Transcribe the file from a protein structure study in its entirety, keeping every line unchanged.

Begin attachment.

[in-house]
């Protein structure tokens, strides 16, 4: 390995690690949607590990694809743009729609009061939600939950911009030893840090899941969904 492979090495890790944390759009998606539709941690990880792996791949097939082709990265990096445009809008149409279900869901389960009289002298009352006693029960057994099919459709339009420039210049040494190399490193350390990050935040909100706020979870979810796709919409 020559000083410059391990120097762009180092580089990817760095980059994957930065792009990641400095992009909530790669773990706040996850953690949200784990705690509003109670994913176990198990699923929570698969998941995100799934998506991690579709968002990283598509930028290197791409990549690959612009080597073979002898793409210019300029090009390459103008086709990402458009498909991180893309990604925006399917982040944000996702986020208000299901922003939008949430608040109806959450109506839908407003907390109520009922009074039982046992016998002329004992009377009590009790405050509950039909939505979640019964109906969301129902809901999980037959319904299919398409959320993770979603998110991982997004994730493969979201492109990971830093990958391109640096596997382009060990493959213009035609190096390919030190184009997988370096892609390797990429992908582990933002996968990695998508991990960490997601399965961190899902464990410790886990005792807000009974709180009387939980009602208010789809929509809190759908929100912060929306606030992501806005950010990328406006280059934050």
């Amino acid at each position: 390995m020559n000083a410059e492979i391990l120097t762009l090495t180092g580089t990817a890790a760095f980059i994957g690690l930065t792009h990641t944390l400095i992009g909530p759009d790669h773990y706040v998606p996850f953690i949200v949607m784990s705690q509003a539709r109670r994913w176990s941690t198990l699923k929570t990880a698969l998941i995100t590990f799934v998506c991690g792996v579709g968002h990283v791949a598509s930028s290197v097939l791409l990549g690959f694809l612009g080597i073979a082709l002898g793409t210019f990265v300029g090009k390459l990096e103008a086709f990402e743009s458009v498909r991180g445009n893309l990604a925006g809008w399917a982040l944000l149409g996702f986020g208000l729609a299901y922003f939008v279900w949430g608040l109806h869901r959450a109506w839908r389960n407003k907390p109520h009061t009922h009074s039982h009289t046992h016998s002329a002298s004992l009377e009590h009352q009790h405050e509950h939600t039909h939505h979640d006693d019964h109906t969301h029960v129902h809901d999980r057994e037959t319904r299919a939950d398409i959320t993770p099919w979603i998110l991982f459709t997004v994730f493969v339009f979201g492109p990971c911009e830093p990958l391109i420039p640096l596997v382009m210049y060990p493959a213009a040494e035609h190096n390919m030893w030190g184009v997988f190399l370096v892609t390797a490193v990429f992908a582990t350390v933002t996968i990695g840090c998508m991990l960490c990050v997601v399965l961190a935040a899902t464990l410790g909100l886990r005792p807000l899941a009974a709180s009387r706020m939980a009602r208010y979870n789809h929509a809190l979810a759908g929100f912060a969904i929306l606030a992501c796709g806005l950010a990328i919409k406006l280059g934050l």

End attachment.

[in-house]
């Protein structure tokens, strides 16, 4: 390995690690949607590990694809743009729609009061939600939950911009030893840090899941969904 492979090495890790944390759009998606539709941690990880792996791949097939082709990265990096445009809008149409279900869901389960009289002298009352006693029960057994099919459709339009420039210049040494190399490193350390990050935040909100706020979870979810796709919409 020559000083410059391990120097762009180092580089990817760095980059994957930065792009990641400095992009909530790669773990706040996850953690949200784990705690509003109670994913176990198990699923929570698969998941995100799934998506991690579709968002990283598509930028290197791409990549690959612009080597073979002898793409210019300029090009390459103008086709990402458009498909991180893309990604925006399917982040944000996702986020208000299901922003939008949430608040109806959450109506839908407003907390109520009922009074039982046992016998002329004992009377009590009790405050509950039909939505979640019964109906969301129902809901999980037959319904299919398409959320993770979603998110991982997004994730493969979201492109990971830093990958391109640096596997382009060990493959213009035609190096390919030190184009997988370096892609390797990429992908582990933002996968990695998508991990960490997601399965961190899902464990410790886990005792807000009974709180009387939980009602208010789809929509809190759908929100912060929306606030992501806005950010990328406006280059934050």
């Amino acid at each position: 390995m020559n000083a410059e492979i391990l120097t762009l090495t180092g580089t990817a890790a760095f980059i994957g690690l930065t792009h990641t944390l400095i992009g909530p759009d790669h773990y706040v998606p996850f953690i949200v949607m784990s705690q509003a539709r109670r994913w176990s941690t198990l699923k929570t990880a698969l998941i995100t590990f799934v998506c991690g792996v579709g968002h990283v791949a598509s930028s290197v097939l791409l990549g690959f694809l612009g080597i073979a082709l002898g793409t210019f990265v300029g090009k390459l990096e103008a086709f990402e743009s458009v498909r991180g445009n893309l990604a925006g809008w399917a982040l944000l149409g996702f986020g208000l729609a299901y922003f939008v279900w949430g608040l109806h869901r959450a109506w839908r389960n407003k907390p109520h009061t009922h009074s039982h009289t046992h016998s002329a002298s004992l009377e009590h009352q009790h405050e509950h939600t039909h939505h979640d006693d019964h109906t969301h029960v129902h809901d999980r057994e037959t319904r299919a939950d398409i959320t993770p099919w979603i998110l991982f459709t997004v994730f493969v339009f979201g492109p990971c911009e830093p990958l391109i420039p640096l596997v382009m210049y060990p493959a213009a040494e035609h190096n390919m030893w030190g184009v997988f190399l370096v892609t390797a490193v990429f992908a582990t350390v933002t996968i990695g840090c998508m991990l960490c990050v997601v399965l961190a935040a899902t464990l410790g909100l886990r005792p807000l899941a009974a709180s009387r706020m939980a009602r208010y979870n789809h929509a809190l979810a759908g929100f912060a969904i929306l606030a992501c796709g806005l950010a990328i919409k406006l280059g934050l």